Here’s what I found when trying to get people to register to vote

Leo Harverson spent Saturday helping Islanders who were not already registered to vote to get registered, so their voice can be heard in the 2017 General Election next month. Here’s how he found the experience.

using ipad

Leo Harverson – who has been pivotal in gathering momentum for voter registrations on the Isle of Wight – shares how the first day went. Ed

Here’s a challenging statement:

“Getting people registered to vote is of greater importance than whether people actually vote once they are registered.”

On Saturday I voluntarily spent time encouraging and assisting Island people to get registered.

It was an interesting experience – more on that in a moment – but firstly, here are some of the reasons that motivated me to do it:

  1. In simple terms, if people are registered they are more likely to vote, and at least able to do so.
  2. At present each party or candidate fights over a limited number of those who are registered and already vote. The incentive for the parties is to try and win over people who vote for their rivals – it means a vote is gained for one party at the expense of a vote for their rival. So new names on the electoral register gives candidates and parties greater reason to ensure they have a broader appeal, rather than fighting over the same old faces.
  3. It may seem obvious, but the number of people who turn out to vote is used to calculate election results. Turnout is only an effective measure if it reflects the number of those who are eligible to be registered, not just those who are. If there are people who are not included, the concept of turnout is somewhat irrelevant.

Back to yesterday
Overall, the people I spoke with are already registered. However I helped two people register (one for the first time), and I provided a direct link for several others to register themselves. I also passed on registration information for someone who has no fixed abode.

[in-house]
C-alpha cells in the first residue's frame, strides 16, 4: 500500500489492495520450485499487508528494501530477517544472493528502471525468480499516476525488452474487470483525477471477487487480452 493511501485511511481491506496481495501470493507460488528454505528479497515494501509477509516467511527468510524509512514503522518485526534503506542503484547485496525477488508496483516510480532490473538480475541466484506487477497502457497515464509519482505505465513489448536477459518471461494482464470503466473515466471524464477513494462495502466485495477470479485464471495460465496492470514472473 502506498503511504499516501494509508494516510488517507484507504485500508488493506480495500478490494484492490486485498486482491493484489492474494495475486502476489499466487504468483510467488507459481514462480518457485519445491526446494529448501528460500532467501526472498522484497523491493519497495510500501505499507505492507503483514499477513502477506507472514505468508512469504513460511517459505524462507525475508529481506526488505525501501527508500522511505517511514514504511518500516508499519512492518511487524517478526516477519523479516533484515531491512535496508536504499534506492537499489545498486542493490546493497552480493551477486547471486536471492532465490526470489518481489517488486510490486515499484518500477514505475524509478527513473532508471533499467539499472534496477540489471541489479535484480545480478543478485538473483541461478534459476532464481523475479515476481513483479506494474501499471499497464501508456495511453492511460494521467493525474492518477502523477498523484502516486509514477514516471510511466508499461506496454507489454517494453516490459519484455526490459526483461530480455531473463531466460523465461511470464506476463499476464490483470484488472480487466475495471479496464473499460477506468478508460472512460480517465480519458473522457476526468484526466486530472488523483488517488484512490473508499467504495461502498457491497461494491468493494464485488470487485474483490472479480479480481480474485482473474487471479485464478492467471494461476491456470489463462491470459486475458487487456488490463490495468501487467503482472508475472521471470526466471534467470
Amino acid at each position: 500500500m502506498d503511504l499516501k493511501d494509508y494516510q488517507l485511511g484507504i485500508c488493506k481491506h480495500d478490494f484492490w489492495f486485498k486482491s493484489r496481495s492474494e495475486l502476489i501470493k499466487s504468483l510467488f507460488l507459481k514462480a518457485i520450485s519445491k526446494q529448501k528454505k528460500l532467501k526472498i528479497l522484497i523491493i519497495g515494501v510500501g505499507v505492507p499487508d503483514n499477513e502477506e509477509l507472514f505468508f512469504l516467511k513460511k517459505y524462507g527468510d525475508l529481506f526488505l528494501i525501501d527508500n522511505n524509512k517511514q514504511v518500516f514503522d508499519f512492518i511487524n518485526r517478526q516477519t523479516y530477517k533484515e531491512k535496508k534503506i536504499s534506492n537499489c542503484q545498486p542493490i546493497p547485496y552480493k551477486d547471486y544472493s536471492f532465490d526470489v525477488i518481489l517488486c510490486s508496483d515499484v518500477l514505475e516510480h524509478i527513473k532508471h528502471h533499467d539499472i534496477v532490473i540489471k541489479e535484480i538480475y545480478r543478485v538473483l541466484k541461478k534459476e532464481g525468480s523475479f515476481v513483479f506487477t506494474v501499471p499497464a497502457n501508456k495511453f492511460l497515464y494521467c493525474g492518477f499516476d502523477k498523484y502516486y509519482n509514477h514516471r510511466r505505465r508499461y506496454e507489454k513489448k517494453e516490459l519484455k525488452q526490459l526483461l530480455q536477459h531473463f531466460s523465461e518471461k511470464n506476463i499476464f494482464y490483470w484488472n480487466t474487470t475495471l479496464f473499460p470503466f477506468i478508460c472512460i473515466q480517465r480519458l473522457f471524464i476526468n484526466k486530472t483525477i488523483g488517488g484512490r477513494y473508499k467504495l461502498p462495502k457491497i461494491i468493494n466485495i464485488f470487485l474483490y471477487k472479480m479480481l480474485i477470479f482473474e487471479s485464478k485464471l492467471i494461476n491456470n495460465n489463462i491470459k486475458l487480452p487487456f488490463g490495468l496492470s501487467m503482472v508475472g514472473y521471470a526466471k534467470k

Both of those I directly helped to register were male and under 35 years old (one was about to turn 18 shortly before the forthcoming election). These two cases are highly significant because the majority of those who said they weren’t registered (and didn’t want to register) were male and under 35 years old.

“Political parties were to be trusted”
Several people told me that they were not registered to vote because they did not feel any of the political parties were to be trusted.

They saw their lack of registration as protest, not apathy. Worse still, some people told me they felt the parties weren’t interested in them as individuals.

The distinct feeling I had from my experience on Saturday was that if people are not registered, the parties and candidates have no reason to bother trying. They too are apathetic.

Engaging people isn’t hard
If I could emphasise one thing I learned it would be this: Engaging people isn’t hard – I can do it.

Challenge yourself to find someone who isn’t registered and help him or her to do it.

Image: Brad Flickinger under CC BY 2.0

Opinion Piece

Sunday, 14th May, 2017 8:06pm



Filed under: Election, Island-wide, Isle of Wight Opinion Pieces

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Any views or opinions presented in the comments below are solely those of the author and do not represent those of OnTheWight.


  1. profoundlife

    14.May.2017 9:03pm

    “if people are registered they are more likely to vote.” That made me chuckle. How many people vote who aren’t registered?!

    Honestly, though, good work that you’re doing, Leo.

  2. holdmyheadinmyhands

    14.May.2017 9:27pm

    Loads of people registered in my ward …. they still don’t vote ….. in fact people I’ve help support over a long period and on various projects and still didn’t vote

  3. Mark L Francis

    15.May.2017 10:09am

    Old people vote & young people don’t. And that is why the benefits system gives you more if you are old but pays you less if you are under 25.